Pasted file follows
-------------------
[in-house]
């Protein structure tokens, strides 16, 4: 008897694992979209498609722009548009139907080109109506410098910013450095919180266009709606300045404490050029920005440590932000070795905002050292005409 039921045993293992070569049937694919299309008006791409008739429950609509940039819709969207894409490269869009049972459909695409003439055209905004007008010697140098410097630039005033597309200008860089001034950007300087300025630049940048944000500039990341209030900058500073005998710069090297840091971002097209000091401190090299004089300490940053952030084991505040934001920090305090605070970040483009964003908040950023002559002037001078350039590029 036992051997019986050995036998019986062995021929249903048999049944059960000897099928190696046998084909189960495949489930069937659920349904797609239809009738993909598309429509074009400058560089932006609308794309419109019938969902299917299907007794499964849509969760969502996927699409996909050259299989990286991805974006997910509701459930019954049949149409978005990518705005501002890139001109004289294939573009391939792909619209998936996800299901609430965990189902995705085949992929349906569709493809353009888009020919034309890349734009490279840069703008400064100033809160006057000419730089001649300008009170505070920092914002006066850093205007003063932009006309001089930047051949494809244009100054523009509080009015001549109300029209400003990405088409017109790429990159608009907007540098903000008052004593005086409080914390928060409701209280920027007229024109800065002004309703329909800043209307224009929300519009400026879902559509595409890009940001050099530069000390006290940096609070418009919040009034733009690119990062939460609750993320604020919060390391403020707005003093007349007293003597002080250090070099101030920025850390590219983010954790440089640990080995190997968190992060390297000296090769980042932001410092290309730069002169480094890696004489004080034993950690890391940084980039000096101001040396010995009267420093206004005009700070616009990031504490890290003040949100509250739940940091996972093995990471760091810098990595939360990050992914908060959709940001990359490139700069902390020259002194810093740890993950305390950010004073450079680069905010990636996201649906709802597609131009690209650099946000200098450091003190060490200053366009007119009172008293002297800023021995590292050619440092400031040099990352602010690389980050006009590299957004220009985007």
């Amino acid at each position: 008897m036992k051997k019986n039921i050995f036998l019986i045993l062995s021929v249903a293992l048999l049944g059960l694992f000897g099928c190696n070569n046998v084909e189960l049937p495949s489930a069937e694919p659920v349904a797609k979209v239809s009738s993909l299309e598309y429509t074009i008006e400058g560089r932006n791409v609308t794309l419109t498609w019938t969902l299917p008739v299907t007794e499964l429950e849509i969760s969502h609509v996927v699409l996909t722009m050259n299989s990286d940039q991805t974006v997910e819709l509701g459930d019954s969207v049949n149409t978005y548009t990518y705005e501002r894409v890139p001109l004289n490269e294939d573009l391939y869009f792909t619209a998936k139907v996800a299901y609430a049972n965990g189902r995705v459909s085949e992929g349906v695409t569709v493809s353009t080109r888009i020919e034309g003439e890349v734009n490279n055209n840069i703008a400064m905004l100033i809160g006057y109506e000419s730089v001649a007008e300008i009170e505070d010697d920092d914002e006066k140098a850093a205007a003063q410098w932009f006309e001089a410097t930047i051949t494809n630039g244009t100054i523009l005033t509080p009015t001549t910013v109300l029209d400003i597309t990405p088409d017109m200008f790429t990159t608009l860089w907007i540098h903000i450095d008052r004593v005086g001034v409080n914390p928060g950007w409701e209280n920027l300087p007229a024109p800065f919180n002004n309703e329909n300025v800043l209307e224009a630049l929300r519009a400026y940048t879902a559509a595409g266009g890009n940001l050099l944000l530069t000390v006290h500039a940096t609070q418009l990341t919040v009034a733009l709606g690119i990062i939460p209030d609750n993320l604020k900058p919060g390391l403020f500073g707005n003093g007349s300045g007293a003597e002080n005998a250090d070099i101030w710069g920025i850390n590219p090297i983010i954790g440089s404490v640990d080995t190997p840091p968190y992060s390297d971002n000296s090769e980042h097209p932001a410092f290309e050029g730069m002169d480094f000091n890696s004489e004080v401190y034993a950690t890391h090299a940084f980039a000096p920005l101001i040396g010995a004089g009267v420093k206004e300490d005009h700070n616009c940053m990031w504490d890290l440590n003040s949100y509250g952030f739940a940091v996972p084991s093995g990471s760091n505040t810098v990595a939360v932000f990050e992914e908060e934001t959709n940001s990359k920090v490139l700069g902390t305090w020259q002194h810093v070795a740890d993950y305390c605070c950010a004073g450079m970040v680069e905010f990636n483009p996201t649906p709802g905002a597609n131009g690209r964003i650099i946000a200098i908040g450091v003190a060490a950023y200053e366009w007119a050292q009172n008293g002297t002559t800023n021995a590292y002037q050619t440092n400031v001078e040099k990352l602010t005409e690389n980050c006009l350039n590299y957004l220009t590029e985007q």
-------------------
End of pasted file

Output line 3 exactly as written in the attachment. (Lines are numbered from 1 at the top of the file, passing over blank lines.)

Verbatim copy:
């Amino acid at each position: 008897m036992k051997k019986n039921i050995f036998l019986i045993l062995s021929v249903a293992l048999l049944g059960l694992f000897g099928c190696n070569n046998v084909e189960l049937p495949s489930a069937e694919p659920v349904a797609k979209v239809s009738s993909l299309e598309y429509t074009i008006e400058g560089r932006n791409v609308t794309l419109t498609w019938t969902l299917p008739v299907t007794e499964l429950e849509i969760s969502h609509v996927v699409l996909t722009m050259n299989s990286d940039q991805t974006v997910e819709l509701g459930d019954s969207v049949n149409t978005y548009t990518y705005e501002r894409v890139p001109l004289n490269e294939d573009l391939y869009f792909t619209a998936k139907v996800a299901y609430a049972n965990g189902r995705v459909s085949e992929g349906v695409t569709v493809s353009t080109r888009i020919e034309g003439e890349v734009n490279n055209n840069i703008a400064m905004l100033i809160g006057y109506e000419s730089v001649a007008e300008i009170e505070d010697d920092d914002e006066k140098a850093a205007a003063q410098w932009f006309e001089a410097t930047i051949t494809n630039g244009t100054i523009l005033t509080p009015t001549t910013v109300l029209d400003i597309t990405p088409d017109m200008f790429t990159t608009l860089w907007i540098h903000i450095d008052r004593v005086g001034v409080n914390p928060g950007w409701e209280n920027l300087p007229a024109p800065f919180n002004n309703e329909n300025v800043l209307e224009a630049l929300r519009a400026y940048t879902a559509a595409g266009g890009n940001l050099l944000l530069t000390v006290h500039a940096t609070q418009l990341t919040v009034a733009l709606g690119i990062i939460p209030d609750n993320l604020k900058p919060g390391l403020f500073g707005n003093g007349s300045g007293a003597e002080n005998a250090d070099i101030w710069g920025i850390n590219p090297i983010i954790g440089s404490v640990d080995t190997p840091p968190y992060s390297d971002n000296s090769e980042h097209p932001a410092f290309e050029g730069m002169d480094f000091n890696s004489e004080v401190y034993a950690t890391h090299a940084f980039a000096p920005l101001i040396g010995a004089g009267v420093k206004e300490d005009h700070n616009c940053m990031w504490d890290l440590n003040s949100y509250g952030f739940a940091v996972p084991s093995g990471s760091n505040t810098v990595a939360v932000f990050e992914e908060e934001t959709n940001s990359k920090v490139l700069g902390t305090w020259q002194h810093v070795a740890d993950y305390c605070c950010a004073g450079m970040v680069e905010f990636n483009p996201t649906p709802g905002a597609n131009g690209r964003i650099i946000a200098i908040g450091v003190a060490a950023y200053e366009w007119a050292q009172n008293g002297t002559t800023n021995a590292y002037q050619t440092n400031v001078e040099k990352l602010t005409e690389n980050c006009l350039n590299y957004l220009t590029e985007q």